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Final Fridays

3.94  ·  Rating details ·  31 ratings  ·  5 reviews
For decades, acclaimed author John Barth has strayed from his Monday-through-Thursday-morning routine of fiction-writing and dedicated Friday mornings to the muse of nonfiction. The result is Final Fridays, his third essay collection, following The Friday Book (1984) and Further Fridays (1995). Sixteen years and six novels since his last volume of non-fiction, Barth delivers yet another rema ...more
Hardcover, 256 pages
Published April 17th 2012 by Counterpoint (first published April 10th 2012)
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May 08, 2014 rated it really liked it
Recommended to Gregsamsa by: Mala
Finishing this book is like finishing two and a half beers: you feel smarter, wittier, and more interesting, yet still modest enough to refrain from any attempt to demonstrate.

So: hold on a sec while I kill off that last brew.


A writer of discipline and habit, Barth set each Friday aside to pen pieces of non-ficion as a break from the week's other work of teaching, researching, and fictioneering. The first collection of these was The Friday Book. Ten years later came Further Fridays: E/>
Nathan "N.R." Gaddis
Final is the third of a trilogy of Fridays collecting the non-fictioning from Mr Barth's pen. It and it's companions -- The Friday Book and Further Fridays -- are required reading for a any fan of Mr Barth's fictioning and a few from the early volumes are required readings. There is less urgency in these latter day Final Fridays and plenty of repetitions of themes and views and motifs from his younger days. Does he repeat himself? Oddly, this piece from The Atlantic did not make it into this volume. ...more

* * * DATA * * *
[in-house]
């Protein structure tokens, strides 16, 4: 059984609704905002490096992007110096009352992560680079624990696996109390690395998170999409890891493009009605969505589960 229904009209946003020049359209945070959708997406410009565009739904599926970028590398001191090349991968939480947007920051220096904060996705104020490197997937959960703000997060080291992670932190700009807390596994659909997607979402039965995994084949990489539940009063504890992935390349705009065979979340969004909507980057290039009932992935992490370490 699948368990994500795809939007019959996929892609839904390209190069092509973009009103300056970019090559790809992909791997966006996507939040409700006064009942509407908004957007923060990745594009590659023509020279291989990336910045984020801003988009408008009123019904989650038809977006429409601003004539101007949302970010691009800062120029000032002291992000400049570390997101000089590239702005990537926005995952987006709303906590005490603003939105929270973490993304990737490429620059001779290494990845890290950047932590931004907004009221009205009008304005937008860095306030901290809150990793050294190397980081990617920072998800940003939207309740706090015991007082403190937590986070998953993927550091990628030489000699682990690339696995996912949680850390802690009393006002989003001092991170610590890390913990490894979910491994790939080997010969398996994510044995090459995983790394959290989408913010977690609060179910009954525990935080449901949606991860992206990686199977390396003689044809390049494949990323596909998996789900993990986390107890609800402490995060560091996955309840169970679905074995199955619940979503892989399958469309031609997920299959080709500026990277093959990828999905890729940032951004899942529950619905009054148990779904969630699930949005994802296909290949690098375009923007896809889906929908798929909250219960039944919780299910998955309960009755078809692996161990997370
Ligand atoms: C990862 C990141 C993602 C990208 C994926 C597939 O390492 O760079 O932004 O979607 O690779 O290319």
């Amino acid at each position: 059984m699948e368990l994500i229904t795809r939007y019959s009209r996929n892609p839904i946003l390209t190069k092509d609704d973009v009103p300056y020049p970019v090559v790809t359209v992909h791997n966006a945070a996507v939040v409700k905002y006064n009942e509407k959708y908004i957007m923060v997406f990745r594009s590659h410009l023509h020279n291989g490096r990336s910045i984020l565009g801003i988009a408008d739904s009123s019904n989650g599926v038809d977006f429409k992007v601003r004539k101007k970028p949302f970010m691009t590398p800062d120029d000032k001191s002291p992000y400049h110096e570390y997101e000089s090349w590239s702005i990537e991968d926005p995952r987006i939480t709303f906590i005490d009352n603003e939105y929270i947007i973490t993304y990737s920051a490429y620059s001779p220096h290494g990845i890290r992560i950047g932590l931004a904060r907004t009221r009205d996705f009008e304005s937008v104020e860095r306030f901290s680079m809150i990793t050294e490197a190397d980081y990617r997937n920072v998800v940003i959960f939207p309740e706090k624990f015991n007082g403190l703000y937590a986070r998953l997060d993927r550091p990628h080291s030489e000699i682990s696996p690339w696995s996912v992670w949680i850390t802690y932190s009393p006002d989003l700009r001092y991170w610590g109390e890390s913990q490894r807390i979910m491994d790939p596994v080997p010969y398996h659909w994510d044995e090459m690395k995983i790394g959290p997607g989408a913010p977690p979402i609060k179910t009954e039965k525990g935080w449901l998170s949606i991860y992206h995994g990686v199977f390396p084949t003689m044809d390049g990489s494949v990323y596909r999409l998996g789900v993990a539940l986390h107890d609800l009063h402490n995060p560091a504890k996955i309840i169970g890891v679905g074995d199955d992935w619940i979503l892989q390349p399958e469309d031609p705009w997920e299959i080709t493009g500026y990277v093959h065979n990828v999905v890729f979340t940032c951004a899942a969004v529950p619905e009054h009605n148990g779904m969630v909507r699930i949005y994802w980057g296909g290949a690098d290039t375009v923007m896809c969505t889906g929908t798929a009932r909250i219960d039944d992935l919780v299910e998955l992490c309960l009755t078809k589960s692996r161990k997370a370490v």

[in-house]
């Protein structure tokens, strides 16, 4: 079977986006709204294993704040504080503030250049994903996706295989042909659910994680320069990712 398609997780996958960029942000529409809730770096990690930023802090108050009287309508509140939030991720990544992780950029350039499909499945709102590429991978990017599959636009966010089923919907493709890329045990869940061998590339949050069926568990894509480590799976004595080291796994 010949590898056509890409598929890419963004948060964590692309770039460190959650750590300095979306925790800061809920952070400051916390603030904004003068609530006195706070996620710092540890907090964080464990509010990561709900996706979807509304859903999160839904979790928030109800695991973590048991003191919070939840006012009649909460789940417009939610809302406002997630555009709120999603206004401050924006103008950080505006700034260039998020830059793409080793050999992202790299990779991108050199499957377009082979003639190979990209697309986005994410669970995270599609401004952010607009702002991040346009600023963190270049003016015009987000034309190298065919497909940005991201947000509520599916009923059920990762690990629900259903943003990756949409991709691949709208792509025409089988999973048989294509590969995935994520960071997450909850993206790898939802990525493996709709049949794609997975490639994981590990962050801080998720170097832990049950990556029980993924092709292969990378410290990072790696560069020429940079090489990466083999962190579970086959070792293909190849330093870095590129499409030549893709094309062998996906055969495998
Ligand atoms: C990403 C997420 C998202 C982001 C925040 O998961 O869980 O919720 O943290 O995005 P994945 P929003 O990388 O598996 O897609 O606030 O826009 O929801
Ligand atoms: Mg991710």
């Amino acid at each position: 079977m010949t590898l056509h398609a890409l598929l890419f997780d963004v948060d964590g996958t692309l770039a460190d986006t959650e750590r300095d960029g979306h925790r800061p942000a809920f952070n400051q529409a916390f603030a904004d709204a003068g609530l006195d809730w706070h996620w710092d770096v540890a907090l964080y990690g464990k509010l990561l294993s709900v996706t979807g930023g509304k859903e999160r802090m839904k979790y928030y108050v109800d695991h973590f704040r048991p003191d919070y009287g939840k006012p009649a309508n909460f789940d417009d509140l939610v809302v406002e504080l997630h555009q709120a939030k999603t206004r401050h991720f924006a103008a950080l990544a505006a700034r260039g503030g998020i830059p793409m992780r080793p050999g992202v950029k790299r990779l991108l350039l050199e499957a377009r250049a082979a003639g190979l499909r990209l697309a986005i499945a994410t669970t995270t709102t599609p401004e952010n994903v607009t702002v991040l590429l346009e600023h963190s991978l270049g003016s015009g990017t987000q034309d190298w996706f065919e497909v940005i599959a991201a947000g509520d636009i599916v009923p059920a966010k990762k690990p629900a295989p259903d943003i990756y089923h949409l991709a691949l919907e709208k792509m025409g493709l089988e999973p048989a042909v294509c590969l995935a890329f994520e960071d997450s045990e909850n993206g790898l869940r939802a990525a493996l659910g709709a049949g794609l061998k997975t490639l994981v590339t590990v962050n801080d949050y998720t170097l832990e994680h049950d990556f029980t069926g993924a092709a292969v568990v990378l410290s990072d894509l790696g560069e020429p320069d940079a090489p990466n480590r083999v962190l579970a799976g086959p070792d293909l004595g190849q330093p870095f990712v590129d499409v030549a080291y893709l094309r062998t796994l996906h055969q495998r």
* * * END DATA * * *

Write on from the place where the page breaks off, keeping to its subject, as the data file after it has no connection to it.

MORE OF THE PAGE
Adam Dalva
Feb 19, 2015 rated it liked it
pleasantly unessential, sometimes extremely intelligent, repetitive in the manner of essay collections, gains strength as Barth ages and ends with a bang. The essay on Borges/Calvino is a standout.

More later; I'll link my piece on later days Barth here when it's published.
May 17, 2017 rated it really liked it
Shelves: owned
Barth being Barth. At this point in his career/life, he can be a bit repetitive, and there are a few places that made me wince, but overall, some lovely ruminations. The chapters that are tributes to other authors were particularly good, if always a little shorter than one might wish. And I'm a sucker for every instance of his talking about his Parker 51. A good, but not groundbreaking, read if you like ole JB.
Feb 22, 2014 rated it it was ok
I am saddened to find myself saying this, for saying it helps to confirm that I actually felt this way too, but Barth seems to have become that somewhat predictable sage who has done brilliant work but now recycles that brilliance into nearly insufferable redundancy. Granted, many a piece in here was not written for the well-Barthed but more for its occasional context, and so I should not be surprised to find ideas about storytelling, say, revamped for yet another talk on the subject, but I stil ...more
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John Simmons Barth is an American novelist and short-story writer, known for the postmodernist and metafictive quality of his work.

John Barth was born in Cambridge, Maryland, and briefly studied "Elementary Theory and Advanced Orchestration" at Juilliard before attending Johns Hopkins University, receiving a B.A. in 1951 and an M.A. in 1952 (for which he wrote a thesis novel, The Shirt
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